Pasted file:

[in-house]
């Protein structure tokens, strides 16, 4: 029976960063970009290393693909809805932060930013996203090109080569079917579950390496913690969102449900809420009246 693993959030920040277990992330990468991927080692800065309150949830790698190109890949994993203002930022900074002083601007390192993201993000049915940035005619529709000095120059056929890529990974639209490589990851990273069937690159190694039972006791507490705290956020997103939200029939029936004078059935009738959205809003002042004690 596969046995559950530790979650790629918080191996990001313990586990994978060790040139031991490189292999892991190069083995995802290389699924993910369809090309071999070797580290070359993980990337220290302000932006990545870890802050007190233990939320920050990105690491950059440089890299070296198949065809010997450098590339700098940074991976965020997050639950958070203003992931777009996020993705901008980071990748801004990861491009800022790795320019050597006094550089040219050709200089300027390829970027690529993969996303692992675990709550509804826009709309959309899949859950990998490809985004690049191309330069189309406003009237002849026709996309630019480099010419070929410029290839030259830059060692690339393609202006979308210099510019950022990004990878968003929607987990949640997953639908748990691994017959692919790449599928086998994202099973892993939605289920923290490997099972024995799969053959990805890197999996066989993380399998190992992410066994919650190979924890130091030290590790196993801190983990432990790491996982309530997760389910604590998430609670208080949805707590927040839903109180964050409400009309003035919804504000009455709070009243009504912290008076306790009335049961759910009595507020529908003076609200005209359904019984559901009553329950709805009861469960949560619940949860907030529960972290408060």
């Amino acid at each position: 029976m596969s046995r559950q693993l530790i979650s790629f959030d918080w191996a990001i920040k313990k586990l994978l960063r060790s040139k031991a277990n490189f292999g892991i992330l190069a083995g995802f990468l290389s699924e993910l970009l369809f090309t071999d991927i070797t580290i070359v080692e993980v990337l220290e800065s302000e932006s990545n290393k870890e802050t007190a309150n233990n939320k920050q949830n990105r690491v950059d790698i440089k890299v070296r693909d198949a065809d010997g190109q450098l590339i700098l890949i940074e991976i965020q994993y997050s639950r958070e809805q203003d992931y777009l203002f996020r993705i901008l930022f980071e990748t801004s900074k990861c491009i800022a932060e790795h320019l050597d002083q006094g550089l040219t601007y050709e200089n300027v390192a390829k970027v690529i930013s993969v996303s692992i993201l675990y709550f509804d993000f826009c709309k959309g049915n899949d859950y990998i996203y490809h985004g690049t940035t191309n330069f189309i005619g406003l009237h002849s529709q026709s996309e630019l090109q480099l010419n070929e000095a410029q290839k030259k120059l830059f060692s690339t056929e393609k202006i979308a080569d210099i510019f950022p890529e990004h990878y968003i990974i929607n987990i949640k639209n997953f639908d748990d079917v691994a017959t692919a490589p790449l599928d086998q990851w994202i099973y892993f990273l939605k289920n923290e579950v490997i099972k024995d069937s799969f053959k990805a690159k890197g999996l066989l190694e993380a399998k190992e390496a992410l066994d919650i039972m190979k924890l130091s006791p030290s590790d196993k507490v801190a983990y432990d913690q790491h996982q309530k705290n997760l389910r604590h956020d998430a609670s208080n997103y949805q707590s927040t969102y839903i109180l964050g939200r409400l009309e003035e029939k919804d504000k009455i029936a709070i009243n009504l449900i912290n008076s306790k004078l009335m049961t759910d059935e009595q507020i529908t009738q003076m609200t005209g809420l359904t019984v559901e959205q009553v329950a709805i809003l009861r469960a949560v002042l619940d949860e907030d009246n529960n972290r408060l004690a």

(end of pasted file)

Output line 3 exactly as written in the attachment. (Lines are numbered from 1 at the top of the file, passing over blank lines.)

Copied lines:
């Amino acid at each position: 029976m596969s046995r559950q693993l530790i979650s790629f959030d918080w191996a990001i920040k313990k586990l994978l960063r060790s040139k031991a277990n490189f292999g892991i992330l190069a083995g995802f990468l290389s699924e993910l970009l369809f090309t071999d991927i070797t580290i070359v080692e993980v990337l220290e800065s302000e932006s990545n290393k870890e802050t007190a309150n233990n939320k920050q949830n990105r690491v950059d790698i440089k890299v070296r693909d198949a065809d010997g190109q450098l590339i700098l890949i940074e991976i965020q994993y997050s639950r958070e809805q203003d992931y777009l203002f996020r993705i901008l930022f980071e990748t801004s900074k990861c491009i800022a932060e790795h320019l050597d002083q006094g550089l040219t601007y050709e200089n300027v390192a390829k970027v690529i930013s993969v996303s692992i993201l675990y709550f509804d993000f826009c709309k959309g049915n899949d859950y990998i996203y490809h985004g690049t940035t191309n330069f189309i005619g406003l009237h002849s529709q026709s996309e630019l090109q480099l010419n070929e000095a410029q290839k030259k120059l830059f060692s690339t056929e393609k202006i979308a080569d210099i510019f950022p890529e990004h990878y968003i990974i929607n987990i949640k639209n997953f639908d748990d079917v691994a017959t692919a490589p790449l599928d086998q990851w994202i099973y892993f990273l939605k289920n923290e579950v490997i099972k024995d069937s799969f053959k990805a690159k890197g999996l066989l190694e993380a399998k190992e390496a992410l066994d919650i039972m190979k924890l130091s006791p030290s590790d196993k507490v801190a983990y432990d913690q790491h996982q309530k705290n997760l389910r604590h956020d998430a609670s208080n997103y949805q707590s927040t969102y839903i109180l964050g939200r409400l009309e003035e029939k919804d504000k009455i029936a709070i009243n009504l449900i912290n008076s306790k004078l009335m049961t759910d059935e009595q507020i529908t009738q003076m609200t005209g809420l359904t019984v559901e959205q009553v329950a709805i809003l009861r469960a949560v002042l619940d949860e907030d009246n529960n972290r408060l004690a």